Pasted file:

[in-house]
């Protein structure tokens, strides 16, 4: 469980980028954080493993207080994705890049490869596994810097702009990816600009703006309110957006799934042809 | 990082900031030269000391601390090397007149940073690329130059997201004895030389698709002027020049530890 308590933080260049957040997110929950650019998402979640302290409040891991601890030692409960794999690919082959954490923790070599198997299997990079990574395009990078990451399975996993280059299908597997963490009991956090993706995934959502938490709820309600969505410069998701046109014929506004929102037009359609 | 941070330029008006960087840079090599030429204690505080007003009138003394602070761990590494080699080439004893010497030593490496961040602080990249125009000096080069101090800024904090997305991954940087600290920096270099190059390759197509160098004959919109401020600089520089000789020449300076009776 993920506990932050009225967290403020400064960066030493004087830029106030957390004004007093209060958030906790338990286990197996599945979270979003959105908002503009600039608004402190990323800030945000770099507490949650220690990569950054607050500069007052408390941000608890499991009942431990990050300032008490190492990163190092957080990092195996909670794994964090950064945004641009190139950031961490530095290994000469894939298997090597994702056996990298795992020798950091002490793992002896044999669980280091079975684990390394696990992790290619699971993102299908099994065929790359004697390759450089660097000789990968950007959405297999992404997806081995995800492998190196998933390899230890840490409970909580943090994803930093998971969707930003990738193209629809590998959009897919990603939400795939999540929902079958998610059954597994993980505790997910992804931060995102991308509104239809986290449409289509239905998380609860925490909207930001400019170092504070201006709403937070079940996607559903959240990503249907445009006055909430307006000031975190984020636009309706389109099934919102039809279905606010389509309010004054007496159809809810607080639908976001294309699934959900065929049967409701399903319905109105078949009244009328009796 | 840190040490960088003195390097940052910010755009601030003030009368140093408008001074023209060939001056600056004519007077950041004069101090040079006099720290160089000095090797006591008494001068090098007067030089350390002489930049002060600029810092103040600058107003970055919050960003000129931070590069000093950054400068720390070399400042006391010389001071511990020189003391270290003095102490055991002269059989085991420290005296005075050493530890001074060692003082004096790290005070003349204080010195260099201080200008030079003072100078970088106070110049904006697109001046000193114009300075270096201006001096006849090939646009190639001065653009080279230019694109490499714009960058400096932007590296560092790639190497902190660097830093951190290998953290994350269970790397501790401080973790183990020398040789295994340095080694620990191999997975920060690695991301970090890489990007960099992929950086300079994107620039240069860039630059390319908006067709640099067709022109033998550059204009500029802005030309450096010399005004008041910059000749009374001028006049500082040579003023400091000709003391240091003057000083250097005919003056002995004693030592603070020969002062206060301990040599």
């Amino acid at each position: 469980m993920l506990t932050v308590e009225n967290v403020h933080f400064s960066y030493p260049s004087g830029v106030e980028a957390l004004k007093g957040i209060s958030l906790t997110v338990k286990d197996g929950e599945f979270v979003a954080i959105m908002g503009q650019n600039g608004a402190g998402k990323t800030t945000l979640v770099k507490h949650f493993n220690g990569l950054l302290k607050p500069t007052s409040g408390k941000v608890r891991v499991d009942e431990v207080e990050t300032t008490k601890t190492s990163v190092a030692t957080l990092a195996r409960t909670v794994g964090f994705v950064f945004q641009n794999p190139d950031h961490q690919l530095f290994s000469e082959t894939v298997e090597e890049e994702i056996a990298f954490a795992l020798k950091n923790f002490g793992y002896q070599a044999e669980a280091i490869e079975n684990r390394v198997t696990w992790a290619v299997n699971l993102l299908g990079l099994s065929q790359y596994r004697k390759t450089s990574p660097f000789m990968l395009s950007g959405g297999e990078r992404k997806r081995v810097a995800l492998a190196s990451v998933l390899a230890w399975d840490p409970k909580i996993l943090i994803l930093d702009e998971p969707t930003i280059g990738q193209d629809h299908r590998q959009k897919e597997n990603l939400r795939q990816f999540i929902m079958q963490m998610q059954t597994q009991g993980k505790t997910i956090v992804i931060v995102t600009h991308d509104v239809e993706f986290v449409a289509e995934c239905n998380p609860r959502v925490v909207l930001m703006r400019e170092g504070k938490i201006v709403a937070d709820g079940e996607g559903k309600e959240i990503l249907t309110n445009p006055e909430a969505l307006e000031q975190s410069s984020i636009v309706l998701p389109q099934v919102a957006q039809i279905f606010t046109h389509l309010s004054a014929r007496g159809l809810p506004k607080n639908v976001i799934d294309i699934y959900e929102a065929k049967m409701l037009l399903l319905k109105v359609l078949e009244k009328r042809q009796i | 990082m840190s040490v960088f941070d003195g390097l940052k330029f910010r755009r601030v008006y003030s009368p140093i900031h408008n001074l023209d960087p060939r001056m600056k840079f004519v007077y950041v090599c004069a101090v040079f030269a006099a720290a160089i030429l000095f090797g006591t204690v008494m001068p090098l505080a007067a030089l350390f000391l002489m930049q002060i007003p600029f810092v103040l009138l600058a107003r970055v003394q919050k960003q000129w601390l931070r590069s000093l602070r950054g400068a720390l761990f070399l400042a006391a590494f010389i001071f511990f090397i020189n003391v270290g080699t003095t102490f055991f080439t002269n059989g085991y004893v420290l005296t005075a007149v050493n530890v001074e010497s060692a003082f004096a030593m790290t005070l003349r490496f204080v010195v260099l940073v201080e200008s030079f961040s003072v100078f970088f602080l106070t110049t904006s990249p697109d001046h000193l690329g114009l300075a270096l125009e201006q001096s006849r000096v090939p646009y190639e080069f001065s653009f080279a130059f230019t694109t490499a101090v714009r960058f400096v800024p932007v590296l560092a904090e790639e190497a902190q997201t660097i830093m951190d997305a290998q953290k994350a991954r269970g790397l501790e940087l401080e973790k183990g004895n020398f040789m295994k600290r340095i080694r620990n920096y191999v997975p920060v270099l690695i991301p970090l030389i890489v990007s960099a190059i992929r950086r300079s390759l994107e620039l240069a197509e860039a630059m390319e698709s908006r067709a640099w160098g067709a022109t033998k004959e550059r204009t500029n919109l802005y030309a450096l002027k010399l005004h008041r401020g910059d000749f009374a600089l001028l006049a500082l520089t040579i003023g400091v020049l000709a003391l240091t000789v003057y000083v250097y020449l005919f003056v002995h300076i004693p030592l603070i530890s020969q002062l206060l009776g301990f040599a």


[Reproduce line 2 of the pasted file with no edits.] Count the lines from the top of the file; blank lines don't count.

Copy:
């Protein structure tokens, strides 16, 4: 469980980028954080493993207080994705890049490869596994810097702009990816600009703006309110957006799934042809 | 990082900031030269000391601390090397007149940073690329130059997201004895030389698709002027020049530890 308590933080260049957040997110929950650019998402979640302290409040891991601890030692409960794999690919082959954490923790070599198997299997990079990574395009990078990451399975996993280059299908597997963490009991956090993706995934959502938490709820309600969505410069998701046109014929506004929102037009359609 | 941070330029008006960087840079090599030429204690505080007003009138003394602070761990590494080699080439004893010497030593490496961040602080990249125009000096080069101090800024904090997305991954940087600290920096270099190059390759197509160098004959919109401020600089520089000789020449300076009776 993920506990932050009225967290403020400064960066030493004087830029106030957390004004007093209060958030906790338990286990197996599945979270979003959105908002503009600039608004402190990323800030945000770099507490949650220690990569950054607050500069007052408390941000608890499991009942431990990050300032008490190492990163190092957080990092195996909670794994964090950064945004641009190139950031961490530095290994000469894939298997090597994702056996990298795992020798950091002490793992002896044999669980280091079975684990390394696990992790290619699971993102299908099994065929790359004697390759450089660097000789990968950007959405297999992404997806081995995800492998190196998933390899230890840490409970909580943090994803930093998971969707930003990738193209629809590998959009897919990603939400795939999540929902079958998610059954597994993980505790997910992804931060995102991308509104239809986290449409289509239905998380609860925490909207930001400019170092504070201006709403937070079940996607559903959240990503249907445009006055909430307006000031975190984020636009309706389109099934919102039809279905606010389509309010004054007496159809809810607080639908976001294309699934959900065929049967409701399903319905109105078949009244009328009796 | 840190040490960088003195390097940052910010755009601030003030009368140093408008001074023209060939001056600056004519007077950041004069101090040079006099720290160089000095090797006591008494001068090098007067030089350390002489930049002060600029810092103040600058107003970055919050960003000129931070590069000093950054400068720390070399400042006391010389001071511990020189003391270290003095102490055991002269059989085991420290005296005075050493530890001074060692003082004096790290005070003349204080010195260099201080200008030079003072100078970088106070110049904006697109001046000193114009300075270096201006001096006849090939646009190639001065653009080279230019694109490499714009960058400096932007590296560092790639190497902190660097830093951190290998953290994350269970790397501790401080973790183990020398040789295994340095080694620990191999997975920060690695991301970090890489990007960099992929950086300079994107620039240069860039630059390319908006067709640099067709022109033998550059204009500029802005030309450096010399005004008041910059000749009374001028006049500082040579003023400091000709003391240091003057000083250097005919003056002995004693030592603070020969002062206060301990040599």